Absolut Vodka is produced only in Åhus, in southern Sweden. Since its launch in 1979, Absolut Vodka has achieved worldwide sales growth from 10,000 nine-litre cases (90,000 litres) to 11.0 million nine-litre cases in 2010 (99.0 millions of litres). That has made it the third or fourth best-selling refined spirit in the world.

Heck, there are even fans with fan-pages – not only on Facebook – try, or There have been spoofs and parodies, of course, which – as we know – is the sincerest form of flattery. It also underscores the brand’s impact on pop culture.

Instead of spending fortunes on logo design, the product, with its distinctive bottle shape, is the star. We all know the familiar spotlight-design pack-shot, along with a simple, two-word headline, using ‘Absolut’ as an adjective. Print ads are carefully placed in publications that are consistent with class, quality and style. Apart from the distinctive single page ads, Absolut has also experimented with ‘Collections’ – like the Seven Sins: separate pages throughout the publication, with the distinctive bottle artfully portraying Lust, Sloth, Gluttony, Greed, Envy, Wrath and Pride, and an eighth with a halo over the bottle, labelled “Absolut Seven”.

Ad of the week with Oresti Patricios – Diffusing political drama with satire

The last couple of weeks have been saturated with the drama of the ANC/FNB debate, resulting in heavy and heated discourse on the issue. That’s why it was such a delight when the latest CAR Magazine advert landed in my inbox.

If there’s one thing that effectively diffuses political drama it is satire, and CAR Magazine’s parody of the FNB’s controversial campaign does this with clever copy that will give lovers of radio a reason to smile when they hear the spot. The ad opens with the dulcet tones of an accent that’s very at home in South Africa. “There will be a day…” the ad sounds with serious music playing the background that sets up the scene for an announcement of some gravitas. “… a day when every car magazine throughout this magnificent land will come with a free, full-colour poster of the McLaren MP4-12C Spider.”

“There will be a day…” the ad continues in solemn timbre, its tongue firmly in its cheek, “when CAR Magazine will give its readers an exclusive preview of BMW’s new four series, with special emphasis on the M4. That day is today, and tomorrow, and the day after, and every day until March, because you can get all of this, and much, much more in the February issue of CAR Magazine. On sale today.” The ad ends with the voice over becoming more hopeful and wistful, and the music ending on an up-beat tenor.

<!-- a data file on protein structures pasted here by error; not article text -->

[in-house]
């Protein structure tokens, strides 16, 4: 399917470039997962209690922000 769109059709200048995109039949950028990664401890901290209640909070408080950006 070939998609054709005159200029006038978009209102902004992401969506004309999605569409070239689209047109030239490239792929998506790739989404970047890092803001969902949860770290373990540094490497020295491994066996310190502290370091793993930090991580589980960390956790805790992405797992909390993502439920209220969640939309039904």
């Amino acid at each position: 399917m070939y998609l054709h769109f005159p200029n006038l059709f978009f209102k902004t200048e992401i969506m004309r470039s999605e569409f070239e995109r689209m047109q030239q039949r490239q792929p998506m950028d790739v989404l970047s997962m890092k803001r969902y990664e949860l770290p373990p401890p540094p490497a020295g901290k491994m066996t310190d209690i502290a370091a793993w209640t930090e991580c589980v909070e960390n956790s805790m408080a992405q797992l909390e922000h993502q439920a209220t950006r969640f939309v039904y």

Ad of the Week with Oresti Patricios – Share the gift

The festive season is when advertisers traditionally tug at the old heart strings, and the commercial for Ster-Kinekor’s charity initiative in conjunction with Specsavers, which implores viewers to ‘share the gift of sight’, is no different.

This commercial movie (and yes it is a little movie in that it tells a beautiful story and has impressive cinematic production values) opens on an RDP-styled house somewhere in South Africa. The house has been built on to, so it appears that this family is moving up in the world.

A little boy in school uniform runs into frame, opens the door and tries to sneak past his mum with his head down (as we’ve all done, some or other time in our childhood). This lad is almost home free when guilt gets the best of him. You see him wavering slightly as he’s almost out of eyeshot of his mother, who is cooking dinner because night has fallen and supper time is fast approaching.

The young son, who is wearing the most awesome black hipster glasses, turns and walks towards his mother and looks her straight in the eye. It is then that the viewer clearly sees that one of the lenses of the glasses he is wearing is missing.